Recall Heats Up as Newsom, Challengers Rally Supporters

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Gov. Gavin Newsom is flanked by state and local Democratic officeholders in a photo.
Gov. Gavin Newsom is flanked by state and local Democratic officeholders as he urges a no vote in California's gubernatorial election, at Manny's in San Francisco on August 13, 2021.  (Guy Marzorati/KQED)

Polls show Gov. Gavin Newsom in more trouble than previously thought, even as ballots are already landing in voters' mailboxes across the state. It was against that backdrop that the governor and his main challengers held in-person and online media events Friday in hopes of rallying voters to their cause.

Newsom returned to the city he once governed for his event,  surrounding himself with a who's-who of San Francisco politicos who collectively sang his praises. They also warned about the cost of apathy among Democrats who might not be taking the recall threat seriously.

"We're here because the polls are close. They are too close," said Assemblymember David Chiu, D-San Francisco, one of the elected officials gathered at Manny's in the city's Mission district.

Warning against overconfidence, Chiu asked Democrats to "remember how we all felt the night before the election in 2016, the presidential election. We thought we had it in the bag."

As voters are presented with a unique recall ballot, Newsom focused his message on the first question at hand: Should the governor be removed from office?


"It's a simple thing: Just vote 'no' and go to the mailbox and get these ballots back," said Newsom.

The governor urged voters to skip the second part of the ballot, which asks voters to pick a potential replacement for Newsom, should a majority vote to recall.

Moments later, San Francisco Mayor London Breed struck up a chant: "Just vote no!"

Nine of the 46 candidates vying to replace Newsom are Democrats. Kevin Paffrath, a Southern California realtor known for his investment advice videos on YouTube, is the only Democrat to make any traction in the polls. On Friday, he stood outside of Newsom's rally, offering himself as a "backup" in case the governor is ousted.

"We don't need to leave question two blank," said Paffrath. "Leaving question two blank is a lack of civic duty, it's sabotage of democracy."

The only opposing candidate Newsom mentioned by name was Larry Elder, the Los Angeles-based talk show host who is leading the replacement field in the polls.

The governor slammed Elder's positions on abortion rights, gun control, taxes and the minimum wage, labeling Elder "to the right of Donald Trump."

"Larry Elder is running away with this on the other side," Newsom said. "I just hope folks [know] what could happen on Election Day if we don't turn out in historic numbers to vote no on this recall."

Elder, the darling of conservative media appeared on a Zoom press conference where he was introduced by former Monterey Park Mayor Betty Chu. In his remarks, Elder emphasized public safety and the rise in anti-Asian hate crimes, promising to build more prisons and reverse parole recommendations for people who committed violent crimes.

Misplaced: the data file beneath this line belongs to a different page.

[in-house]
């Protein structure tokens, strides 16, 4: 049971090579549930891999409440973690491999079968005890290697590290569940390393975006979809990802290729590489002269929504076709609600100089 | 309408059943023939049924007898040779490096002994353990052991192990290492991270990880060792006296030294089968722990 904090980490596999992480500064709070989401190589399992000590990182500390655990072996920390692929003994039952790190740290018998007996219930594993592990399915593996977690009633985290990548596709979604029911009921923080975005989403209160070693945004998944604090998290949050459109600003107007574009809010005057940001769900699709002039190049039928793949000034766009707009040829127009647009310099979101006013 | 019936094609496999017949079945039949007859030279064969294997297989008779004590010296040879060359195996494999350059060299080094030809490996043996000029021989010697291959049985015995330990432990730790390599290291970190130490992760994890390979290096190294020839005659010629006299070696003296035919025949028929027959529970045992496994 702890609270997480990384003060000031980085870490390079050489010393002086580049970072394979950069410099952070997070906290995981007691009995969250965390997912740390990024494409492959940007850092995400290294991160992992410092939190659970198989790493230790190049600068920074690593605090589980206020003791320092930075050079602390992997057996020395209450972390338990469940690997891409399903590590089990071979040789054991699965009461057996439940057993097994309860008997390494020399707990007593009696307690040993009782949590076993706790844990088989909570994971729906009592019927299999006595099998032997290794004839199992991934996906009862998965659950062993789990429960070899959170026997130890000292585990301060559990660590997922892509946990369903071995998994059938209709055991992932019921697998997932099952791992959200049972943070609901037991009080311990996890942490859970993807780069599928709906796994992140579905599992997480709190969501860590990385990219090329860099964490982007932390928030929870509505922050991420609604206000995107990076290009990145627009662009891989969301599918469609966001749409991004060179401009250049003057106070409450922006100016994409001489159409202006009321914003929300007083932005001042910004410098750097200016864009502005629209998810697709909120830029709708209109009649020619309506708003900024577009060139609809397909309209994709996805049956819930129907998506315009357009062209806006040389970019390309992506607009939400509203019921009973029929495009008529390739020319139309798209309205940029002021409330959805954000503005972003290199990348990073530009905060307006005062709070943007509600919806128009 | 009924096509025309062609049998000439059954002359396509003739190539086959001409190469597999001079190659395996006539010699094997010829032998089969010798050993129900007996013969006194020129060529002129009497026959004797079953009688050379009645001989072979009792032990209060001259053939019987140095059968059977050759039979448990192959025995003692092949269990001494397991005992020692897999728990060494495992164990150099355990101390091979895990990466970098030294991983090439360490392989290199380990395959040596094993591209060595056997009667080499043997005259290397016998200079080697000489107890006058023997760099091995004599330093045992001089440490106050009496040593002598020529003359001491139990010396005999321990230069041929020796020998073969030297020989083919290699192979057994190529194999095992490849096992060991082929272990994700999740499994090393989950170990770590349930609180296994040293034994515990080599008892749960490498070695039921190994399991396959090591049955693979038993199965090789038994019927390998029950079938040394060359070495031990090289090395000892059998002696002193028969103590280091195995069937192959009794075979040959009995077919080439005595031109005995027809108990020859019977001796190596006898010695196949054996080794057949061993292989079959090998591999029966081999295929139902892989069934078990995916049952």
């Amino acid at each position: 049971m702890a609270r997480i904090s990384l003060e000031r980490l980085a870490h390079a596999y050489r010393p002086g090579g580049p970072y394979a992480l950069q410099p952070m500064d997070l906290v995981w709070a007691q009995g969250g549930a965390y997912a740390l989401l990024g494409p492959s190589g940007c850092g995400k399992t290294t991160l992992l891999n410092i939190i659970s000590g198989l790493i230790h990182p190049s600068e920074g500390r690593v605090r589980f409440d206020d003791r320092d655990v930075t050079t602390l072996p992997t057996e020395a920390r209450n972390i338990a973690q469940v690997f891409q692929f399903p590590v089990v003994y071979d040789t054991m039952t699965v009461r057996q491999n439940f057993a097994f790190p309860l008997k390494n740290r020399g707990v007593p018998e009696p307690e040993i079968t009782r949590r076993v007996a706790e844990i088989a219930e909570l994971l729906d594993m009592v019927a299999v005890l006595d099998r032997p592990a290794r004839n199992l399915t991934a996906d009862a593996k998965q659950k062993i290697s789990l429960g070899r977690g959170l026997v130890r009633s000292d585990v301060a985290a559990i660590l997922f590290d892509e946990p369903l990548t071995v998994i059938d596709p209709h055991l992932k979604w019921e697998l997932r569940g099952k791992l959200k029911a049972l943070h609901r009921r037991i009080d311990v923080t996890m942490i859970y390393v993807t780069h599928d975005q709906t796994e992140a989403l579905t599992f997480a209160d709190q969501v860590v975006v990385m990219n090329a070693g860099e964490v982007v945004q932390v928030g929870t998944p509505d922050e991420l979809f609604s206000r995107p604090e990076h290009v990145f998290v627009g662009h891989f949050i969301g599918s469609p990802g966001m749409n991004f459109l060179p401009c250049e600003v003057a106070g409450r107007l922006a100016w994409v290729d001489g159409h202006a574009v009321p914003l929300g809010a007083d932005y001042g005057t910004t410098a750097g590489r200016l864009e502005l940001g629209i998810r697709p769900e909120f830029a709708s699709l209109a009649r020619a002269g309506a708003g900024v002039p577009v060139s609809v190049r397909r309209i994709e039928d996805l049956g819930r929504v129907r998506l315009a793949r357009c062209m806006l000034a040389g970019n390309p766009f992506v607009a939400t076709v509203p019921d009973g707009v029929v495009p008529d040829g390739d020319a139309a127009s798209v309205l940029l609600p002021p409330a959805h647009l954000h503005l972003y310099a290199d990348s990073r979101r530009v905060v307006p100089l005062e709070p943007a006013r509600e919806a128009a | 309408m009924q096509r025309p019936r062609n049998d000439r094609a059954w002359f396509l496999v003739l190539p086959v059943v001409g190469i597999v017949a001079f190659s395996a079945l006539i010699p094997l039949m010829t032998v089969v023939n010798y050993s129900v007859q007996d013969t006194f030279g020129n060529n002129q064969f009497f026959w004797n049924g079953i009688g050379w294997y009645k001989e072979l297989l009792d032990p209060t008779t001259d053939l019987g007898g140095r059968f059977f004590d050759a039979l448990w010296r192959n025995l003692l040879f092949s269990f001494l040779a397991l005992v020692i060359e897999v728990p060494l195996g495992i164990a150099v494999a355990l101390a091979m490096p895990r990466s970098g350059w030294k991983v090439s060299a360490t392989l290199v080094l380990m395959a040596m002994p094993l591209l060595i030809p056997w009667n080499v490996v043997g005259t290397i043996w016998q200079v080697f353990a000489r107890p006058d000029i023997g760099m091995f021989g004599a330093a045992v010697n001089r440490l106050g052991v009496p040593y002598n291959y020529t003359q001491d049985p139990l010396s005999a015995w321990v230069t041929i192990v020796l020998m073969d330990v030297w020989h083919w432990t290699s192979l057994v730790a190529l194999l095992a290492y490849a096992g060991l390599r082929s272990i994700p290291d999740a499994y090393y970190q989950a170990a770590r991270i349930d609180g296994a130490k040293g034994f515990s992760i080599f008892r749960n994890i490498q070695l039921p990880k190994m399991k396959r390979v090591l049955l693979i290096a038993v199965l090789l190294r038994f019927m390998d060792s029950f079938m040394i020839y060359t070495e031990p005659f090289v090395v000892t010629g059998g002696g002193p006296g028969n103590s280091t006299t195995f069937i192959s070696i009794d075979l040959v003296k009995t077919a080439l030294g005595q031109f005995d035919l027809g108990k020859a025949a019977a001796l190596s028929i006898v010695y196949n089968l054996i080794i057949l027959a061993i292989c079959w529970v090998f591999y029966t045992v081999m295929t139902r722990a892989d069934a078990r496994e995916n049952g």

Elder also announced he was supporting efforts to recall "soft on crime" district attorneys George Gascon in Los Angeles and Chesa Boudin in San Francisco. (Boudin was among those appearing at Newsom's press conference.)

Elder also decried recent calls for police reform.

"Many people on the left argue that the police are using deadly force against Black people just because they're Black," Elder said. "And the studies have shown for decades that is not true." The radio personality alleged that relentless criticism of police use of excessive force have led to "passive policing, as opposed to proactive policing," meaning more officers are just sitting in their cars phoning in calls rather than actively pursing criminals.

Elder promised to reverse the trend toward rehabilitation instead of longer periods of incarceration, even though much of that would require a vote of the people.

"I also think that we need to build enough prisons to store people who committed bad things," he said. "I think people who commit crimes should be put behind bars for the length of their sentences and I'm going to be tough on crime."

Elder, who is Black, spent considerable time talking about issues affecting people of Asian descent, including hate crimes, in a way that could stoke interracial animosity.

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"The dirty little secret is that a lot of Asian Americans are being attacked by Blacks and the newspapers want it underreported because they don't want to make Black people look bad. But we don't get anywhere without telling the truth," Elder said.

He also criticized affirmative action, saying Asian Americans were often disadvantaged by it. He called out Lowell High School in San Francisco, where the San Francisco Board of Education recently voted to end admissions based on grades and merit and instead use a lottery-based system.

"That, to me, is an attack on merit and is an unfair attack on qualified, hardworking Asian American students," he said.

Before the event, the Elder campaign said  preference for following questions would be given to "media from the communities affected by the issues we will discuss." True to their word, the campaign only called on reporters from Chinese-language news outlets, including one who described himself as "a longtime fan."

To date, Elder, along with Caitlyn Jenner, has declined to participate in candidate debates with fellow Republicans, including one next week sponsored by the Sacramento Press Club.

None of the replacement candidates will become governor unless  a majority of voters supports the recall.  In that case, whichever candidate gets the most votes, no matter how small the percentage, will become governor.

The last day to vote in the recall election is September 14.